Initially, TMB staff conducts a review within the first 45 days of receiving a complaint to determine its nature—whether it pertains to administrative issues or involves medical care—and thus which type of investigator, attorney, or physician should be assigned.
If the initial review reveals that the complaint doesn’t specify any violation of the Texas Medical Practice Act or the physician’s response negates the possibility of a violation, no investigation is pursued, and the case is categorized as “Jurisdictional, not Filed.” However, if the complaint is found to have merit, an investigation is launched, categorized as “Jurisdictional, Filed,” and the licensee is notified to provide further information. The TMB can subpoena additional records as needed and is authorized to obtain medical records without patient consent under HIPAA.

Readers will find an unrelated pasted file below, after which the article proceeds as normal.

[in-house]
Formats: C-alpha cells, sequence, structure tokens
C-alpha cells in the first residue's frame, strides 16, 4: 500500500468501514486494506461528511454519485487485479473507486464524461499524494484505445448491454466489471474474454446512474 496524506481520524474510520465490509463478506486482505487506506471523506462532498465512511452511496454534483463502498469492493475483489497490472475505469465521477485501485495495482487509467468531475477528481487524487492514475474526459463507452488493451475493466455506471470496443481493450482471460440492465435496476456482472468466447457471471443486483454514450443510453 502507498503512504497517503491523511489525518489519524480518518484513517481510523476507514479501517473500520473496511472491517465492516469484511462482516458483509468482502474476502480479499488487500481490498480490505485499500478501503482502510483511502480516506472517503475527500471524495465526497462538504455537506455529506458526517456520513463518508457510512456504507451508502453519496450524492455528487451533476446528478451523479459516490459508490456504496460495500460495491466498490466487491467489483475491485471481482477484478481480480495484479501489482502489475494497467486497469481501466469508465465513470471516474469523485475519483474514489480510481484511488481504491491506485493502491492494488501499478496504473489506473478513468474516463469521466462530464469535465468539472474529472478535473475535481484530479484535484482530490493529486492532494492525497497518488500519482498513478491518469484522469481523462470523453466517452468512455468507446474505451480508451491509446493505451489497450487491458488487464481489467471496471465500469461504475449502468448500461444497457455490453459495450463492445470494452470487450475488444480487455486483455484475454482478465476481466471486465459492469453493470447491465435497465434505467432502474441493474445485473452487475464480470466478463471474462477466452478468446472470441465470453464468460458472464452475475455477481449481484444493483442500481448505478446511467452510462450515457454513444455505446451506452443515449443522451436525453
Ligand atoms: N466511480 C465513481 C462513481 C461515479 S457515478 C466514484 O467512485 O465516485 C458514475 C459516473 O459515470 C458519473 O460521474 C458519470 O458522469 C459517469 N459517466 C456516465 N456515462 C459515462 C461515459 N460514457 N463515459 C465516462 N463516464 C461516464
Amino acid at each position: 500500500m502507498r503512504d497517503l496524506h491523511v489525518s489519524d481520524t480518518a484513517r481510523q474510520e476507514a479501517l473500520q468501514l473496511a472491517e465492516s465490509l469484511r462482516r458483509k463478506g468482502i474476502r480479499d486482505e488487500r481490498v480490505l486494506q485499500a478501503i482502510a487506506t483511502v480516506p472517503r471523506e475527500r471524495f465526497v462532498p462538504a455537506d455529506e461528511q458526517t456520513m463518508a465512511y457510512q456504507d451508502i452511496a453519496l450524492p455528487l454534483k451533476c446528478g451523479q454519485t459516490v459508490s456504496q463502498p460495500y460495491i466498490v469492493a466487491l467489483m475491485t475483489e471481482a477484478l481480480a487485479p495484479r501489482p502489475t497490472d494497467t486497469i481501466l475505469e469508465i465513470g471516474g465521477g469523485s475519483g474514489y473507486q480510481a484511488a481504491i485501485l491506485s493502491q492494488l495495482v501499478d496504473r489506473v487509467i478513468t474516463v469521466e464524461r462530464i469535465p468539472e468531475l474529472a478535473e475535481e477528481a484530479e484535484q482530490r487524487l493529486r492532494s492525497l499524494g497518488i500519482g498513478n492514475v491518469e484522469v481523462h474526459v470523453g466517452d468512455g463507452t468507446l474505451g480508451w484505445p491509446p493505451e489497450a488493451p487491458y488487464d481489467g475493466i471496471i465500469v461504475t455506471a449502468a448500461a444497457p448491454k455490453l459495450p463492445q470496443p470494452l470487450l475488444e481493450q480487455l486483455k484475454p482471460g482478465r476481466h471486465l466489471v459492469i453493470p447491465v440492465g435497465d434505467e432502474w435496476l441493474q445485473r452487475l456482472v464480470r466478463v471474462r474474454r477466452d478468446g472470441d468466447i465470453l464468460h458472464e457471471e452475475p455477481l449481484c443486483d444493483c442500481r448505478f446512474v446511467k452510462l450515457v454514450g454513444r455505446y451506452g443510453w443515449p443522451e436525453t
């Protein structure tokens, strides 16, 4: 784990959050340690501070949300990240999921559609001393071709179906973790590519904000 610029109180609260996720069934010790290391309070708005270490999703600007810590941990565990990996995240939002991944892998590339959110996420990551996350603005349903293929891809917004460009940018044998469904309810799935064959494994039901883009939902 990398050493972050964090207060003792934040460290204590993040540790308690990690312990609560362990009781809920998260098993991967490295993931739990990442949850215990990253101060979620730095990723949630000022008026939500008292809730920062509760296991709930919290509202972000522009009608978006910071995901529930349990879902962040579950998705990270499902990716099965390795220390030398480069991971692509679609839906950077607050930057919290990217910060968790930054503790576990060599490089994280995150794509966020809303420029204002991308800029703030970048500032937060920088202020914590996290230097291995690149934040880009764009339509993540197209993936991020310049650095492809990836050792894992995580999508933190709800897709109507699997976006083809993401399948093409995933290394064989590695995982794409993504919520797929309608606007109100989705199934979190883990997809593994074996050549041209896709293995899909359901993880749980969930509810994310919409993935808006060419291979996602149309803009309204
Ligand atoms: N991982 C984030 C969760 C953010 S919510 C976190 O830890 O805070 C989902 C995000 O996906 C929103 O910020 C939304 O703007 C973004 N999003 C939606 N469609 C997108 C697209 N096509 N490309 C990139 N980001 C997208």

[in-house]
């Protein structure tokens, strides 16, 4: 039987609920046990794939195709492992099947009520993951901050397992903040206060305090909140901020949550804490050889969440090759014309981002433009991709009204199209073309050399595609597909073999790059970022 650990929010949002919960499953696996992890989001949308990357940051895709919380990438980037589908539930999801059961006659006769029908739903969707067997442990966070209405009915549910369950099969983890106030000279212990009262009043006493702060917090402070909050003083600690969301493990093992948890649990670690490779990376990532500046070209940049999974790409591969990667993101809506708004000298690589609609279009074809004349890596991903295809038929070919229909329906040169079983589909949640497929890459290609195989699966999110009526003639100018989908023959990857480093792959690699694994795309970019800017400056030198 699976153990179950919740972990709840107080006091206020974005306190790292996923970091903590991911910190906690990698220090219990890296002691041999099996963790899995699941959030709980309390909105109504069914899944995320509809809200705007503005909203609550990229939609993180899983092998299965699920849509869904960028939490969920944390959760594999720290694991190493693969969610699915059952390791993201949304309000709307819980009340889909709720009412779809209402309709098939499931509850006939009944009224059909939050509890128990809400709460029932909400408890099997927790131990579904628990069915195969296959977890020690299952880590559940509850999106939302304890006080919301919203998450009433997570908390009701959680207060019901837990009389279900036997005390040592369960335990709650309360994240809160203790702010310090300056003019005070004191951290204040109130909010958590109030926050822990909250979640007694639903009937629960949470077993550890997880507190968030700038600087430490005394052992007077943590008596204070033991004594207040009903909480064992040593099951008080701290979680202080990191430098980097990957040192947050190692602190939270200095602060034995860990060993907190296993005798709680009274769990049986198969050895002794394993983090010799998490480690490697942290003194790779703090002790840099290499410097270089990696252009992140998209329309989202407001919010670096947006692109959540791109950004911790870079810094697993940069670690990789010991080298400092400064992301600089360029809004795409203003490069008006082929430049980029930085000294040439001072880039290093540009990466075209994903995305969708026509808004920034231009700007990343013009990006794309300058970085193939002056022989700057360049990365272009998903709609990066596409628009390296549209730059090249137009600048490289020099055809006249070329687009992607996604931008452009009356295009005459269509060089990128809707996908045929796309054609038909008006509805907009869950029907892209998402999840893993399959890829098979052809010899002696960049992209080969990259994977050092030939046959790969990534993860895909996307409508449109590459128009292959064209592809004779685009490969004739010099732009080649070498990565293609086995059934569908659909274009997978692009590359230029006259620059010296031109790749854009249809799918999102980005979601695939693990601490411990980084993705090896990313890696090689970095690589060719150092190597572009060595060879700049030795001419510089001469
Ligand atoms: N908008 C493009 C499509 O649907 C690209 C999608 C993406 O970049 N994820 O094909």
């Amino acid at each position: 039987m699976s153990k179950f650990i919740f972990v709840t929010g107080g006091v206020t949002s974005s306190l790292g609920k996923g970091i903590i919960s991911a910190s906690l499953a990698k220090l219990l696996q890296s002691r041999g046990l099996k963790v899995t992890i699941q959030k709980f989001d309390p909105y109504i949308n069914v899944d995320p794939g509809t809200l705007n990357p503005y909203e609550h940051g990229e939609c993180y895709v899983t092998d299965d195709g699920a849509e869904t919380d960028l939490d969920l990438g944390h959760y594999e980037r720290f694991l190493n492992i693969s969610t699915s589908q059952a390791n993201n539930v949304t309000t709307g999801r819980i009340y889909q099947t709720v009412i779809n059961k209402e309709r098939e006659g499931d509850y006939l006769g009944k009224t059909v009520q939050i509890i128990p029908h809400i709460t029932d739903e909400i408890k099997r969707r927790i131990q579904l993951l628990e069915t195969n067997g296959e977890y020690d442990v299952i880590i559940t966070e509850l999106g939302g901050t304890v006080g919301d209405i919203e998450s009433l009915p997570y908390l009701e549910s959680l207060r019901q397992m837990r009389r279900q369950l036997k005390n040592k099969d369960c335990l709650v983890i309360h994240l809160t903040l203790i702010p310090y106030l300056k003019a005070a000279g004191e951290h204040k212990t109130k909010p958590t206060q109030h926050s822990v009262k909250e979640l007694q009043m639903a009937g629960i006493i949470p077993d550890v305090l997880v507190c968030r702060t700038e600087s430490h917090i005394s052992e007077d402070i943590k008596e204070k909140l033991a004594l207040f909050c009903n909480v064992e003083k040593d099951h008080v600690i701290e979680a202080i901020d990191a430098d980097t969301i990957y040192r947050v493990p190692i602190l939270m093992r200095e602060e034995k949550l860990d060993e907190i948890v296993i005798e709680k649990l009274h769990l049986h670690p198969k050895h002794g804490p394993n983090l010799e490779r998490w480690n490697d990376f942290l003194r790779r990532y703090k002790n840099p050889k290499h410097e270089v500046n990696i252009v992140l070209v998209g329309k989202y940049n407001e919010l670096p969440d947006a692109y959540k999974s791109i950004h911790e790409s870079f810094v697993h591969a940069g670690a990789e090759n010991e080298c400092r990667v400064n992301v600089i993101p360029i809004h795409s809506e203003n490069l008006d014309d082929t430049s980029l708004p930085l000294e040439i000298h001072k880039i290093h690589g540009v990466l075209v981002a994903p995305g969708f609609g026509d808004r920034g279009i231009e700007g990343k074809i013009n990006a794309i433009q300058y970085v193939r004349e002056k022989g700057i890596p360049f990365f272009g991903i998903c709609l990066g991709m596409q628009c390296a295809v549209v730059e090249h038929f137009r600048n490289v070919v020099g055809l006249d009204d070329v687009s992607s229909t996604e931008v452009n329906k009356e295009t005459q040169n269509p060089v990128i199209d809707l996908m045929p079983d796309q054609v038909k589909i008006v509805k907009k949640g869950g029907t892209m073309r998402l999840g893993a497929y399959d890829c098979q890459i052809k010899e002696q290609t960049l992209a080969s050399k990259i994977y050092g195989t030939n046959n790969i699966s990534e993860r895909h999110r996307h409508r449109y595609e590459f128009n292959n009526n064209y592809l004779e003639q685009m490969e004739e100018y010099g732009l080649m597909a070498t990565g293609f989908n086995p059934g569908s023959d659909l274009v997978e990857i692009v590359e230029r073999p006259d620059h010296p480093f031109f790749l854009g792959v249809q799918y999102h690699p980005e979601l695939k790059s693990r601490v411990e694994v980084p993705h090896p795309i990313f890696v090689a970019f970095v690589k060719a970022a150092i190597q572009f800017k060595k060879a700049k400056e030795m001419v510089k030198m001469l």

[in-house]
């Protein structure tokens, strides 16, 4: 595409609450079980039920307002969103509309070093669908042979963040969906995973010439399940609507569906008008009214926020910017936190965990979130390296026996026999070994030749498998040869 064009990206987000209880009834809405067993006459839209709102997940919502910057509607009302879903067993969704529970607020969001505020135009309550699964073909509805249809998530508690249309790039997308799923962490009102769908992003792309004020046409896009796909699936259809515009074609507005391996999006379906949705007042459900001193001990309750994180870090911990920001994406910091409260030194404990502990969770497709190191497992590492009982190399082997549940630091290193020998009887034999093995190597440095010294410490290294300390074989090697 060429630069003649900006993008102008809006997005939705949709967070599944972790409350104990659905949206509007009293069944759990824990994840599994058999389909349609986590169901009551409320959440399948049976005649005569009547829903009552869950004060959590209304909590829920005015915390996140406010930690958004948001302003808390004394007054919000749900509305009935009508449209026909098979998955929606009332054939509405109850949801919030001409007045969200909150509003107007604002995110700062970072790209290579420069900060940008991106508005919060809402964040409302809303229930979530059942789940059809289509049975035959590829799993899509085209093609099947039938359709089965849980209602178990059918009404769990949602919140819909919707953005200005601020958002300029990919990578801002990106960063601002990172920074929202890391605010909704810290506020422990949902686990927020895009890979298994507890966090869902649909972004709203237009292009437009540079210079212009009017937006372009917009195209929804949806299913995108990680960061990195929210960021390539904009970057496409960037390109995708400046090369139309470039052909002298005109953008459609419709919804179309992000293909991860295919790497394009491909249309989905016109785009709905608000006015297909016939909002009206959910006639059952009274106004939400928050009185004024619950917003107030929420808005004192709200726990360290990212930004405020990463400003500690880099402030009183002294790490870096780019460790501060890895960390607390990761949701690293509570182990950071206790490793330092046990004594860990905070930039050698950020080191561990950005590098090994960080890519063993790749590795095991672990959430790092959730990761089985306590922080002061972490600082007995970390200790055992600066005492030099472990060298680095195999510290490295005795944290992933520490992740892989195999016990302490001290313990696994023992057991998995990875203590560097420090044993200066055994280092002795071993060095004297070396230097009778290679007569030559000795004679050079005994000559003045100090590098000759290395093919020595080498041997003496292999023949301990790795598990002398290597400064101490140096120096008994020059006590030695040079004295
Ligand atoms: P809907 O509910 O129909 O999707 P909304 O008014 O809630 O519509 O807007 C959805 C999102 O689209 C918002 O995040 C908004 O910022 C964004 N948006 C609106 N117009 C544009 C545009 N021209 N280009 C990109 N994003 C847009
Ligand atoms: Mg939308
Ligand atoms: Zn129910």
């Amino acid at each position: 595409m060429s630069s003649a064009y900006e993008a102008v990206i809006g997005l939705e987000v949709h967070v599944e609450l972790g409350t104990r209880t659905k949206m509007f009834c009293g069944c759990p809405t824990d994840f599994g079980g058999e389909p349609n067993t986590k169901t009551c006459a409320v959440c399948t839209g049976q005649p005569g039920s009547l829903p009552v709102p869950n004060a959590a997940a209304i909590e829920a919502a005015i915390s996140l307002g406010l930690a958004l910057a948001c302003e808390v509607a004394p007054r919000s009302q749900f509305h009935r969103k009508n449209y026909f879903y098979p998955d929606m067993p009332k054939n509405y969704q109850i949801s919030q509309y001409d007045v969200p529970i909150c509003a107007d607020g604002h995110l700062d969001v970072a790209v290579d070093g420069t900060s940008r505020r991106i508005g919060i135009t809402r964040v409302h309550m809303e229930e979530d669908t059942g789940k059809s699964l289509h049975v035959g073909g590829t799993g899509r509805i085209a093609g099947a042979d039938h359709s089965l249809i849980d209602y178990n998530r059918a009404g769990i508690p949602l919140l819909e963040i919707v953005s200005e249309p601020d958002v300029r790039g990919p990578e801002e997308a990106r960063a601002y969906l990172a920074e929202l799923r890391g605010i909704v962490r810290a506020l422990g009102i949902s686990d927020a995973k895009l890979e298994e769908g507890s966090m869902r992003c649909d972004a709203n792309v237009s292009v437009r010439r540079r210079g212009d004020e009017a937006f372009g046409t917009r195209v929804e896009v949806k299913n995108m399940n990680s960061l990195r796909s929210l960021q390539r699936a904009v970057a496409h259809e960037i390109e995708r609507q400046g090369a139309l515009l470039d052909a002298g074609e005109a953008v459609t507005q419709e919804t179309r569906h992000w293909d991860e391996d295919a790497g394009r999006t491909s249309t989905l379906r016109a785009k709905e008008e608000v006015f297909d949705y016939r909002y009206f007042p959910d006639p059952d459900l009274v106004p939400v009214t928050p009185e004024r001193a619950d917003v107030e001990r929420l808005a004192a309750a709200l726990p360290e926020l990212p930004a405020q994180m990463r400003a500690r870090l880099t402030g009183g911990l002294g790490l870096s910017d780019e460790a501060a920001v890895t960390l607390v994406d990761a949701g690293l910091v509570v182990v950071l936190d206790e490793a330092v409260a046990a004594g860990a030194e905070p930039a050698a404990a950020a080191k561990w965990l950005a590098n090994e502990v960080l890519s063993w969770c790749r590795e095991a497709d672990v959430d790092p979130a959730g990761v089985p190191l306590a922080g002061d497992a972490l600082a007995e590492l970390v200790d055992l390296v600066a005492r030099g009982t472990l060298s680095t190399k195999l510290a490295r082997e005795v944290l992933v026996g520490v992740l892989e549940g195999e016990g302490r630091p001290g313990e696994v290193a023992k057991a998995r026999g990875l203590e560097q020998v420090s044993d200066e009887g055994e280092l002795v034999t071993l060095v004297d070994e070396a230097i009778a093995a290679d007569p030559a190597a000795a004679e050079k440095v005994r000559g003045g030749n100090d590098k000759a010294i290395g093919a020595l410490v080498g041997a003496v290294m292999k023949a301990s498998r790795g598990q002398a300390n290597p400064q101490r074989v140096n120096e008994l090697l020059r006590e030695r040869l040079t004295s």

In cases involving standard of care, the gathered information is examined by a TMB Expert Panel. Should the Expert Panel find the licensee’s actions to be in conflict with public health and welfare, including any failure to meet the standard of care, the case is escalated to the Litigation Section for possible disciplinary action. Otherwise, it may be recommended for dismissal. When the investigation concludes, if the case is neither dismissed nor remediated, it moves to the QA Panel.
What Happens After the QA Panel Screening?
After the TMB QA Panel screens the physician complaint and reviews the evidence collected, several outcomes could occur: